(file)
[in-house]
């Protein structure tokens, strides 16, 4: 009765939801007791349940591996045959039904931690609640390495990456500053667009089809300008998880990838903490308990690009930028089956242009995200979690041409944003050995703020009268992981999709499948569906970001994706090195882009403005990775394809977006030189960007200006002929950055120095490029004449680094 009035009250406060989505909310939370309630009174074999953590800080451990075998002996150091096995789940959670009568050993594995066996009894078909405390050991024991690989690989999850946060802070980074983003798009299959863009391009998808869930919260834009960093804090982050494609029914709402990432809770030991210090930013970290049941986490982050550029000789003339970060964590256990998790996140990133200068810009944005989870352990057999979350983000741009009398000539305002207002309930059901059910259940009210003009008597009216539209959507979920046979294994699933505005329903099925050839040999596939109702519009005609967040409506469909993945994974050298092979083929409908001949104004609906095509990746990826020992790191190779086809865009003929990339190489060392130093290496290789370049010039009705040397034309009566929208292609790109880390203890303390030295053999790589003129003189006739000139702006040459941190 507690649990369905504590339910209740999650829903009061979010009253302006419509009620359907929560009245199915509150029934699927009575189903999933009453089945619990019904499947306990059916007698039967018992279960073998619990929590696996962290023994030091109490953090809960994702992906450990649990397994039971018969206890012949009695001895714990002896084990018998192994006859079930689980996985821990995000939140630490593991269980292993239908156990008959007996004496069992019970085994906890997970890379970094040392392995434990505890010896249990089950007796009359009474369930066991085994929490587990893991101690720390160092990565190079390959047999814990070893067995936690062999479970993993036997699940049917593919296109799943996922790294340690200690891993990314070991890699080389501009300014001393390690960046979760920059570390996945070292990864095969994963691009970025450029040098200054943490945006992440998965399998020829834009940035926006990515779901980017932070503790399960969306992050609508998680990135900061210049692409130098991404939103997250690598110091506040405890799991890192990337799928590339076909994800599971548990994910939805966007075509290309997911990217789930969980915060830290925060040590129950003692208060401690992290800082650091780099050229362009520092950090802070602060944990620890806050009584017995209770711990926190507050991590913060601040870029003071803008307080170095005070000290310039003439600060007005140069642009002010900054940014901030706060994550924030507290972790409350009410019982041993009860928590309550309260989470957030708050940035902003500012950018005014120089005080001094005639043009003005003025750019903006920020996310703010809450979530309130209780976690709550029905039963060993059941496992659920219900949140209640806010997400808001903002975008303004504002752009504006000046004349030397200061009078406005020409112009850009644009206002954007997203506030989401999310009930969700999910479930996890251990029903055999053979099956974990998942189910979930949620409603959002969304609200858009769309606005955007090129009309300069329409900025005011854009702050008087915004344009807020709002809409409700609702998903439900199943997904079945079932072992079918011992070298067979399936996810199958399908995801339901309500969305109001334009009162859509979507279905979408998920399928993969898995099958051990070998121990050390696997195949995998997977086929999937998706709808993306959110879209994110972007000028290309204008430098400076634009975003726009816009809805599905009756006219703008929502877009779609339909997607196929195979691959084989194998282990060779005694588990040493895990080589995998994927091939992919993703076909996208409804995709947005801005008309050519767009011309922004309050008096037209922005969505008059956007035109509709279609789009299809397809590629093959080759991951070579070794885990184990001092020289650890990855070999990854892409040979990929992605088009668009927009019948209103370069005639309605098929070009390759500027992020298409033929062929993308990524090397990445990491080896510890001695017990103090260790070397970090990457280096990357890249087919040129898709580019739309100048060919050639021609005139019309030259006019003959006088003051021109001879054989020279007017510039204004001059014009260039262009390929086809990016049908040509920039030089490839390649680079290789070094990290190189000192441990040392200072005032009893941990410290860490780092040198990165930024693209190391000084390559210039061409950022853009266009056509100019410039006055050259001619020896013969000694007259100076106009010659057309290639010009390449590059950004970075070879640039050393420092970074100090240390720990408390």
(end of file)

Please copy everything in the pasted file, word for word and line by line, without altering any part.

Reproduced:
[in-house]
């Protein structure tokens, strides 16, 4: 009765939801007791349940591996045959039904931690609640390495990456500053667009089809300008998880990838903490308990690009930028089956242009995200979690041409944003050995703020009268992981999709499948569906970001994706090195882009403005990775394809977006030189960007200006002929950055120095490029004449680094 009035009250406060989505909310939370309630009174074999953590800080451990075998002996150091096995789940959670009568050993594995066996009894078909405390050991024991690989690989999850946060802070980074983003798009299959863009391009998808869930919260834009960093804090982050494609029914709402990432809770030991210090930013970290049941986490982050550029000789003339970060964590256990998790996140990133200068810009944005989870352990057999979350983000741009009398000539305002207002309930059901059910259940009210003009008597009216539209959507979920046979294994699933505005329903099925050839040999596939109702519009005609967040409506469909993945994974050298092979083929409908001949104004609906095509990746990826020992790191190779086809865009003929990339190489060392130093290496290789370049010039009705040397034309009566929208292609790109880390203890303390030295053999790589003129003189006739000139702006040459941190 507690649990369905504590339910209740999650829903009061979010009253302006419509009620359907929560009245199915509150029934699927009575189903999933009453089945619990019904499947306990059916007698039967018992279960073998619990929590696996962290023994030091109490953090809960994702992906450990649990397994039971018969206890012949009695001895714990002896084990018998192994006859079930689980996985821990995000939140630490593991269980292993239908156990008959007996004496069992019970085994906890997970890379970094040392392995434990505890010896249990089950007796009359009474369930066991085994929490587990893991101690720390160092990565190079390959047999814990070893067995936690062999479970993993036997699940049917593919296109799943996922790294340690200690891993990314070991890699080389501009300014001393390690960046979760920059570390996945070292990864095969994963691009970025450029040098200054943490945006992440998965399998020829834009940035926006990515779901980017932070503790399960969306992050609508998680990135900061210049692409130098991404939103997250690598110091506040405890799991890192990337799928590339076909994800599971548990994910939805966007075509290309997911990217789930969980915060830290925060040590129950003692208060401690992290800082650091780099050229362009520092950090802070602060944990620890806050009584017995209770711990926190507050991590913060601040870029003071803008307080170095005070000290310039003439600060007005140069642009002010900054940014901030706060994550924030507290972790409350009410019982041993009860928590309550309260989470957030708050940035902003500012950018005014120089005080001094005639043009003005003025750019903006920020996310703010809450979530309130209780976690709550029905039963060993059941496992659920219900949140209640806010997400808001903002975008303004504002752009504006000046004349030397200061009078406005020409112009850009644009206002954007997203506030989401999310009930969700999910479930996890251990029903055999053979099956974990998942189910979930949620409603959002969304609200858009769309606005955007090129009309300069329409900025005011854009702050008087915004344009807020709002809409409700609702998903439900199943997904079945079932072992079918011992070298067979399936996810199958399908995801339901309500969305109001334009009162859509979507279905979408998920399928993969898995099958051990070998121990050390696997195949995998997977086929999937998706709808993306959110879209994110972007000028290309204008430098400076634009975003726009816009809805599905009756006219703008929502877009779609339909997607196929195979691959084989194998282990060779005694588990040493895990080589995998994927091939992919993703076909996208409804995709947005801005008309050519767009011309922004309050008096037209922005969505008059956007035109509709279609789009299809397809590629093959080759991951070579070794885990184990001092020289650890990855070999990854892409040979990929992605088009668009927009019948209103370069005639309605098929070009390759500027992020298409033929062929993308990524090397990445990491080896510890001695017990103090260790070397970090990457280096990357890249087919040129898709580019739309100048060919050639021609005139019309030259006019003959006088003051021109001879054989020279007017510039204004001059014009260039262009390929086809990016049908040509920039030089490839390649680079290789070094990290190189000192441990040392200072005032009893941990410290860490780092040198990165930024693209190391000084390559210039061409950022853009266009056509100019410039006055050259001619020896013969000694007259100076106009010659057309290639010009390449590059950004970075070879640039050393420092970074100090240390720990408390």